“We are each other’s harvest; we are each other’s business; we are each other’s magnitude and bond.” —Gwendolyn Brooks
“No one is born hating another person because of the color of his skin, or his background, or his religion. People must learn to hate, and if they can learn to hate, they can be taught to love, for love comes more naturally to the human heart than its opposite.”
― Nelson Mandela
“War is not healthy for children and other living things.” —poster
“The idea that some lives matter less is the root of all that is wrong with the world.”
― Paul Farmer
“Keep some room in your heart for the unimaginable.”
Gratitude: 1. I breathe in beauty, and I breathe out gratitude.
2. I breathe in solitude, and I breathe out gratitude.
3. I breathe in tenderheartedness, and I breathe out gratitude.
4. I breathe in the work of the coming day, and I breathe out gratitude.
5. I breathe in the Work that is before me, and I breathe out gratitude.
You say you don’t believe the stories the moon was telling
last night as she rose among the sparkling stars
over the rim of your feather pillow?
You say you’ve forgotten the song she sang,
the way her voice wrapped your heart
in a blanket made of spider silk?
You say you never find yourself lost and alone
and deliriously satisfied in the meadows of a dream?
Surely you have heard the singing when the rainbow arcs the sky?
Surely you have seen the pattern of the swallows’ dance above you?
Surely you can’t have missed the feel of the moon’s fingers
as she caresses your forehead on a summer night?
Friends, I am on the cusp of a big change, standing at the very edge of the cliff now, remembering that I have wings, but not sure that I am ready to fly. Oh, I know the wind will catch me, and I know all will be well, but it is right and proper, I suppose, for butterflies to fill the belly in the moments before the leap.
Today is my last Friday of farm harvest for the summer. While I will continue to fill in the cracks as I am able, Tuesday will essentially be the day I take off the farmer’s hat and put on the teacher’s hat.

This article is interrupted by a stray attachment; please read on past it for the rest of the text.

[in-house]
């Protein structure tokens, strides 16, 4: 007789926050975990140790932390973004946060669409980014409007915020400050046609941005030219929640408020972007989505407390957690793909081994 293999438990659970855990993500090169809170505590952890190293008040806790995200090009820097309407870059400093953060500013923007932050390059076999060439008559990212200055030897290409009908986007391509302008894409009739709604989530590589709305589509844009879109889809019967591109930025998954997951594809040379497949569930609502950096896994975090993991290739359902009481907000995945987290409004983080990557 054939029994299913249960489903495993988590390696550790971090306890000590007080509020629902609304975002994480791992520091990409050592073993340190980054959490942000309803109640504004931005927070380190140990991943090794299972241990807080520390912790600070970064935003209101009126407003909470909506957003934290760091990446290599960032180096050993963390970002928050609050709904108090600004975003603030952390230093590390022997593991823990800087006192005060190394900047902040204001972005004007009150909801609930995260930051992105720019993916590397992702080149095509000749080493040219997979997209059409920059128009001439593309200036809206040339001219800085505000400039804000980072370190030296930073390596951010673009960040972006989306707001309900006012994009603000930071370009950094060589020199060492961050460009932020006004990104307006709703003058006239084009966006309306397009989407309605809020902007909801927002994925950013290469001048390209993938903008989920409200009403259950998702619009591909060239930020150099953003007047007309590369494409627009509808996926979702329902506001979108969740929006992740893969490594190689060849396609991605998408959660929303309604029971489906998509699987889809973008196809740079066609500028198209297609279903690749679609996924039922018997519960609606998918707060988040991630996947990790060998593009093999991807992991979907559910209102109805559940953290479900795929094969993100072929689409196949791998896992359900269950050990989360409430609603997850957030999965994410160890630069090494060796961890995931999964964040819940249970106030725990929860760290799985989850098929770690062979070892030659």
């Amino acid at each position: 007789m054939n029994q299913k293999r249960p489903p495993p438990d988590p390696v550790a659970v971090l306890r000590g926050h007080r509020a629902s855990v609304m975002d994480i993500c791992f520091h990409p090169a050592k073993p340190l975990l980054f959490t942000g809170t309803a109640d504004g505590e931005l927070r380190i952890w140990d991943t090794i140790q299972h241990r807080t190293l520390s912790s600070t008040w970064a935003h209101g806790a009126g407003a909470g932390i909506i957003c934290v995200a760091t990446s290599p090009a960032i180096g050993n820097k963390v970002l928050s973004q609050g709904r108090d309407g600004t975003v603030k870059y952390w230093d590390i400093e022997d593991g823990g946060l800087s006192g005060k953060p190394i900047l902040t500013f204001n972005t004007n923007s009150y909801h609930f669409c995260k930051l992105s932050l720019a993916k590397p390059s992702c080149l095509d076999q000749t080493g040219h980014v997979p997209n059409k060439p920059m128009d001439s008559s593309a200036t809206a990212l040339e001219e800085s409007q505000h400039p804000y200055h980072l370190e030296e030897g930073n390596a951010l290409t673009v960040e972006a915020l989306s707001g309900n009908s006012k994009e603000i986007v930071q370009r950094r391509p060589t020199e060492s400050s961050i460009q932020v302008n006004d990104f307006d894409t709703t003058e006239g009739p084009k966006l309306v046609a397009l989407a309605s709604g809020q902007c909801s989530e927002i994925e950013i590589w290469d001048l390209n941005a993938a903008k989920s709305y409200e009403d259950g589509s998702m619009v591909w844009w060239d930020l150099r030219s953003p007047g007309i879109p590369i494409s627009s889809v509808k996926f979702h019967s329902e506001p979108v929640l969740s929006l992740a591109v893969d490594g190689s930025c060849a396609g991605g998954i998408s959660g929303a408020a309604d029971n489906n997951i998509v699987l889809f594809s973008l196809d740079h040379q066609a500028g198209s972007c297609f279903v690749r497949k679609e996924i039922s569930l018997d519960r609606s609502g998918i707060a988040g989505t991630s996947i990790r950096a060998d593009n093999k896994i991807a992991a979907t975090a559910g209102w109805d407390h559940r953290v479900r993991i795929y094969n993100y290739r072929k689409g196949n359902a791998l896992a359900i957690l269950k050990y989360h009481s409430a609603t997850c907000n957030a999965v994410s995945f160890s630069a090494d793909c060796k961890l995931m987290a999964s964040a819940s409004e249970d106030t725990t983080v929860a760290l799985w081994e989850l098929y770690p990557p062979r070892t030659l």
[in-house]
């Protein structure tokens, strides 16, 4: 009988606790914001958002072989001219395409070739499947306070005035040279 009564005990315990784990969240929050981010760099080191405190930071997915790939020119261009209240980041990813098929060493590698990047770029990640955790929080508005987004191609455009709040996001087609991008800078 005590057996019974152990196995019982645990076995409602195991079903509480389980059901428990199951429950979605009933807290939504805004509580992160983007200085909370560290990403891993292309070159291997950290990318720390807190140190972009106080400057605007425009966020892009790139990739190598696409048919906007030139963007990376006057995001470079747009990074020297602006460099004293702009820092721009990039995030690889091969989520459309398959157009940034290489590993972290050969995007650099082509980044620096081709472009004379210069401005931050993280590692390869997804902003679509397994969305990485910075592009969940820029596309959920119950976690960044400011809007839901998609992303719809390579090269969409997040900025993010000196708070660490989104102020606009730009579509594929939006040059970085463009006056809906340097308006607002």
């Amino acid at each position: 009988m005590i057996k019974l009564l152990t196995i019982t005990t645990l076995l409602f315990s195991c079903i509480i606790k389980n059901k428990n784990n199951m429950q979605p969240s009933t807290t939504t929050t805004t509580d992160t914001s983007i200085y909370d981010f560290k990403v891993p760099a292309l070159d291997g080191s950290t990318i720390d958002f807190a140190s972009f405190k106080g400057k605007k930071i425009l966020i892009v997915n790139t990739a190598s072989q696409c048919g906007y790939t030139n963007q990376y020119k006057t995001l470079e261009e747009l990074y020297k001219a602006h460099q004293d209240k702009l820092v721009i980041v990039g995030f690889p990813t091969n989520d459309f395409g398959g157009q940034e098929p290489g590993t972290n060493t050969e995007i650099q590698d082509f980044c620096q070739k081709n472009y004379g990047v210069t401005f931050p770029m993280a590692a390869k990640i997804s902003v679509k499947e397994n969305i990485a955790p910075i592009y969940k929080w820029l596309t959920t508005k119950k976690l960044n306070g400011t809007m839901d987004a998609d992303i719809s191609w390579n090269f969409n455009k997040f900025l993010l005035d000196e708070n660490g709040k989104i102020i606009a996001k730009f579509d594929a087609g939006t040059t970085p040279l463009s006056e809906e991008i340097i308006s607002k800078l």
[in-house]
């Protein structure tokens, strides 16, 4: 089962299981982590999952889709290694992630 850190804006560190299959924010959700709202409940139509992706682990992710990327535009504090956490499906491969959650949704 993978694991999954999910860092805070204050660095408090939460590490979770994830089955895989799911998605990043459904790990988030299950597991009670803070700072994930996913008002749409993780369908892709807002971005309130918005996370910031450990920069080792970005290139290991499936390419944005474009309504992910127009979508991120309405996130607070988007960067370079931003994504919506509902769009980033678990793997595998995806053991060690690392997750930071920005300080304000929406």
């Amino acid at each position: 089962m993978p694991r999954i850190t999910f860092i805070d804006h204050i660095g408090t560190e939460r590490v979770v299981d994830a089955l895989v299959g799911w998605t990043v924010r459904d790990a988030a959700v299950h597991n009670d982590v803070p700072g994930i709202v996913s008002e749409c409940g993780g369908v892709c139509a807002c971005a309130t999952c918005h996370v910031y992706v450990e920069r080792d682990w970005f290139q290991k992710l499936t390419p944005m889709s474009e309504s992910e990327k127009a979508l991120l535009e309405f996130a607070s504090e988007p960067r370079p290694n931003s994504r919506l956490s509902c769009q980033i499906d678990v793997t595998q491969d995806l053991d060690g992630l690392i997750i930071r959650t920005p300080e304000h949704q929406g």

I am going to try to continue to be present here on the blog through the changes, to continue to write gratitude lists, and hopefully poems, too. But the space may get a little dusty and cobwebby from time to time as I work to figure out how my new morning schedule works, and where I can carve out writing time in my new world.
Gratitude List: 1. The morning’s rosy sky
2. Creative community: currently, this postcard project, and how one word or phrase or idea on a postcard I receive becomes the thread I grab for the next two or three poems.
3. Wings. The fierce feeling of the wind in the eyes in the moments before leaping.
4. Last night the hamster cage was left open. I am grateful that Jon found Afil before Fred the Cat did.
5. Shuffling. How the pieces can fit together in many different ways. Sometimes I get afraid to shift things around for fear I’ll set the whole thing crumbling, but new patterns begin to emerge instead, new ways of making it all work.
It’s just the first third of the sestina. I pooped out and watched Chinatown with Jon this evening instead of finishing the poem.
It’s all one big pool.
One fountain, one single source.
Only take what’s yours for today.
Connect yourself to Earth and Sky and spread your wings.
Listen through the words, for the word that gets overlooked;
that one word could hold the whole story.
You are the Teller of your own story.
Don’t be afraid to dive into the pool,
but remember not to leap before you’ve looked
and swim against the current, to your source
where you will rise from the waters, find your wings
and fly into the dawning of the day.
Prompt for Saturday
. . .is to finish the sestina, of course. I’m making my own rules this month, and so I’ll give myself two days for the sestina. Seems reasonable to me!
1. Quetzal and Panther
2. Finding the wings
3. Smoked Sea Salt
4. Motherhood–learning to hold on, learning to let go